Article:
2) If you think that god is so open to being petitioned for outcomes that he is connected in any remote way to whether, say, a wide receiver holds on to a touchdown pass or a referee fails to call holding on the same play, then of course that same diety ought to be available to prevent every cancer diagnosis or plane crash or grevious misuse of a human life whenever people are ready to fall to one knee and thank god for it. And of course He or She clearly isn’t intervening in human affairs at such an elemental level. Ergo, if god is busy using his omnipotence to assure that, say, the Mets pull off a double-steal to score the tying run in an eighth-inning rally at the same moment that, say, a bus plunges over the side of a Chilean ravine, then, well, god is really kind of an asshole. Sorry.

          Reply
          • AC says:

            God really is some kind of an asshole.
            As a Cubs fan, I can tell you this without any fear of (further) reprisal beyond a one or two more centuries of losing. How? Well, worse than being an angry god, he’s an apathetic one. Ask any Yankee fan: it’s much better to be hated than ignored.

            The Cub’s god doesn’t get angry, he just gets busy with other things. He no longer helps with the scouting, he won’t involve himself with the management or even the mascot, and despite having the best seats in the park he refuses even to make an appearance at the night games. Word around the campfire is that he’s become a Blackhawks fan since they started broadcasting the home games on cable–which works out well, as he’s become something of a recluse. To paraphrase an old song, he don’t get around much anymore. Call him and you get a busy signal if you’re lucky.
            So what’s he busy with? Well, there’s a war on Christmas that has been a PR nightmare and just will not go away. On a related note, there’s a decreasing ticket sales across the majors: churches, synagogues and mosques, as well as a the minors: bingo halls, bake sales and bottle drives. Worse, sales of his books, cds, and collectibles are way down (If you’re looking for some Christian-Bale-Moses bobbleheads, I know a guy who knows a guy). In short, he’s having a crisis of faith. He’s lost as much confidence in himself as people have in him, and as millions have come to doubt him, he’s come to doubt himself right into non-existence. He’s become such a recluse he makes Citizen Kane look like a Kardashian. The downside is that we can’t cut deals with him any more (or any less–as we never could), but the upside is that we can be satisfied relying on the best efforts of those athletes and teams we enjoy and respect to win or lose according to their own efforts and limitations. They may not win every game or every season, but they will play according to their own abilities and free will and there is some small victory in that.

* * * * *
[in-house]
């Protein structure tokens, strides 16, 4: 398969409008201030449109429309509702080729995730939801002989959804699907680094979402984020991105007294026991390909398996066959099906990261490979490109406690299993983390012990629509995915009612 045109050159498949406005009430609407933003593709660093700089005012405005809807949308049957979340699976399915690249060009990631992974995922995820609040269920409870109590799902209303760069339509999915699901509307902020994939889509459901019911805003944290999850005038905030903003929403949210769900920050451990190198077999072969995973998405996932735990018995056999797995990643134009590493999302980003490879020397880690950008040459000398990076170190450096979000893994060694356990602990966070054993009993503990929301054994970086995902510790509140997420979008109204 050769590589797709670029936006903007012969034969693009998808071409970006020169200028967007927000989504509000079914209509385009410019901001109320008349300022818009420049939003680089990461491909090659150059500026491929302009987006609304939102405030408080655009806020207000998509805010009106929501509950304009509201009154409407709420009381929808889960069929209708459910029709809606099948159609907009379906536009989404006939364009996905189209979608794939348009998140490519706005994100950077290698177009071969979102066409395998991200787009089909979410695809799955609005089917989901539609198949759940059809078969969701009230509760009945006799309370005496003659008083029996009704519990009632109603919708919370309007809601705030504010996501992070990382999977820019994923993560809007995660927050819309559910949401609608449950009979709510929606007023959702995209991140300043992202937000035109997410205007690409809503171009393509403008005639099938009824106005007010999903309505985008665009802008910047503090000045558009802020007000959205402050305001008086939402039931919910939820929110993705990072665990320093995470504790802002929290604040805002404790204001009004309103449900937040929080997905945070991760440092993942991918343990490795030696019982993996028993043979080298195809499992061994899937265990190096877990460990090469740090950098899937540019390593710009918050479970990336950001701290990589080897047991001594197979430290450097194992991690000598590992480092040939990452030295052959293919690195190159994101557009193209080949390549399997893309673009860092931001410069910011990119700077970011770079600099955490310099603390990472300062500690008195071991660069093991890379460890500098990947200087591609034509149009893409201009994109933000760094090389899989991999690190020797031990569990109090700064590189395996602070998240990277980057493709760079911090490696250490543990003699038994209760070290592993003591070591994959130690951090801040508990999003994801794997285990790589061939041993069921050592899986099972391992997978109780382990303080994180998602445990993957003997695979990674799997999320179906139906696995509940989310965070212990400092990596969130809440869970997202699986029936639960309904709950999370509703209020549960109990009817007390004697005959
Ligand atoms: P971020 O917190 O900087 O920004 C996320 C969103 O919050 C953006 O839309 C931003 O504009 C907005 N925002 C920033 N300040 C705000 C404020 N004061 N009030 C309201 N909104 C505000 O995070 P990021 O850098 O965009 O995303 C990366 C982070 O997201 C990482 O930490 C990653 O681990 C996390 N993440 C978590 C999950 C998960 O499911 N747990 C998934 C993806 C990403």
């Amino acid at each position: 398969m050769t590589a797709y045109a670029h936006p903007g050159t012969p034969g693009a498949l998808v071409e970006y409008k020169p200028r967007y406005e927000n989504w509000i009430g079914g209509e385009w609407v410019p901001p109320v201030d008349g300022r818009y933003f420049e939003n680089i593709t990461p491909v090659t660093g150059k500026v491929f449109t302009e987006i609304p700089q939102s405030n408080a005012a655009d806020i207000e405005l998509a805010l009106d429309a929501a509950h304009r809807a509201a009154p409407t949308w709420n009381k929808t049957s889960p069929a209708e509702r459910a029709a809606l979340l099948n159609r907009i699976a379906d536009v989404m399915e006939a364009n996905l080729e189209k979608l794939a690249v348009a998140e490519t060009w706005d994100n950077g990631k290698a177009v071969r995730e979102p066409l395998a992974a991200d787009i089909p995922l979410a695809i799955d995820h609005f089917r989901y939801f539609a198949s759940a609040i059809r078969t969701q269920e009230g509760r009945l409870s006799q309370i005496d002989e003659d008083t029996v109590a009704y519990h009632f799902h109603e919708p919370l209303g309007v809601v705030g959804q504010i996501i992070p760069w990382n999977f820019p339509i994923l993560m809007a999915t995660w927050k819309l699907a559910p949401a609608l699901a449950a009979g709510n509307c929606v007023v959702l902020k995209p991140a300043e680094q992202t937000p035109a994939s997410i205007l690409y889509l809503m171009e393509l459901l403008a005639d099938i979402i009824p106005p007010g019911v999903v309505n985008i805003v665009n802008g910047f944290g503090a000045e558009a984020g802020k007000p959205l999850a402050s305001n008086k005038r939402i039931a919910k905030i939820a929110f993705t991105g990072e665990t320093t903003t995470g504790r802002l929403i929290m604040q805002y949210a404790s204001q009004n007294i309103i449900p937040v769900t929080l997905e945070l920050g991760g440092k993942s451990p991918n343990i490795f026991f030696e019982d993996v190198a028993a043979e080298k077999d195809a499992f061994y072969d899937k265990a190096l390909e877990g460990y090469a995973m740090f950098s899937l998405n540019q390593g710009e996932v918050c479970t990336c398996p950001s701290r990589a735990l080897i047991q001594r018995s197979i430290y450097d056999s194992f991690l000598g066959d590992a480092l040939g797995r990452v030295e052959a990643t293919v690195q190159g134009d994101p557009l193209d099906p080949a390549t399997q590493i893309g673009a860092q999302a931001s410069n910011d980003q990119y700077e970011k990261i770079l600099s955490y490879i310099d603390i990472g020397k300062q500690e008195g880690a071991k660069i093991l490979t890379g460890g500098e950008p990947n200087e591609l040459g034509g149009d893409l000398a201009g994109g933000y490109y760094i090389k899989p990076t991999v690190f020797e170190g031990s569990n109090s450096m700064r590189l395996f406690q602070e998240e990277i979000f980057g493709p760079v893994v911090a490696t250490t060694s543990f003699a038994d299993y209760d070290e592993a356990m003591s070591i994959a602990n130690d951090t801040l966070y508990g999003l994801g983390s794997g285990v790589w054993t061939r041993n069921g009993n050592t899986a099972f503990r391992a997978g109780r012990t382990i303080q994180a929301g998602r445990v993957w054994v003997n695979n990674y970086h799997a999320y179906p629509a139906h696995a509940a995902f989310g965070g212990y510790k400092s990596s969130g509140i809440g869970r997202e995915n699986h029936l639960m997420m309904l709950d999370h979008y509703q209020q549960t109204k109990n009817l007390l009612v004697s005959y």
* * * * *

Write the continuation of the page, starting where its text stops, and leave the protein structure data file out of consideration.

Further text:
Reply
      • jerry pritikin aka The Bleacher Preacher says:

        A man! I love your response… I also hate when a pitcher wins a game and then points his finger toward the sky… like God has been watching the whole game and rewarded him for doing what he is paid to do!

        Reply
  5. Brian Raff says:

    Rock Creek Forest – class of ’62. Later arrived a Danny Bjellos, who either moved into the area or came from another elementary. He was a good athlete and a running back @ BCC. I heard somewhere that Epstein’s career was compromised by his refusal to wear glasses or get contacs. Attended Hebrew School @ Ohr Kodesh (which was then MCJC). Gave my Hebrew School teacher the finger (which I thought he had no chance of knowing what it meant) and was sent to the office. They called my parents. As I recall it, my pappy said “Son you’re gonna drive me to drinkin if you don’t stop drivin that hot rod Lincoln.” Though, again, my memory may be playing tricks on me.

    Reply
  6. Wigi Tozzi says:

    What a great piece, David… I am sure I made similar promises when I was a child… more likely in September of 71, when the Senators were leaving. I actually went to opening day in 71.

    Reply
  7. Barry Eisenberg says:

    Fantastic, funny piece — with the added nostalgia of our old neighborhood. But I figured you went to Hebrew school at Ohr Kodesh, no?

    Reply
  8. Sandeep Atwal says:

    Ladies and Gentlemen, Galatians 6:7, Baltimore-style!

    Reply
  9. Keith Gibson says:

    Fantastic essay. As a Royals fan, I often felt the 29-year playoff drought was due to some failing of mine. But since I’m still the same old degenerate I always was, I guess not…

    Reply
  10. Max H. says:

    Great essay, David. Also cool to know that you grew up in Silver Spring! My ears would prick up when I’d hear references to Montgomery County and Prince George’s County in The Wire. Sort of curious as to whether you feel any lasting connection to either of those places or identify more strongly with Baltimore now.

    Reply
  11. Cuban X Senators says:

    My goodness, David, you’re probably responsible for the sorrowful last act of Curt Flood. How better could the Lord punish a nascent champion of labor?

    More work to do, I guess.

    Reply
  12. Graham Eaglesham says:

    Ha! What a great read. I’m a lapsed Catholic, and, when the sporting occasion takes me, a lapsed atheist too.

    Reply

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  1. […] The frauds of memory, the limits of penitence. And baseball. […]

  2. […] Simon’s The frauds of memory brings together baseball and Jewish holidays, leading to a beautiful and effecting read (orig. […]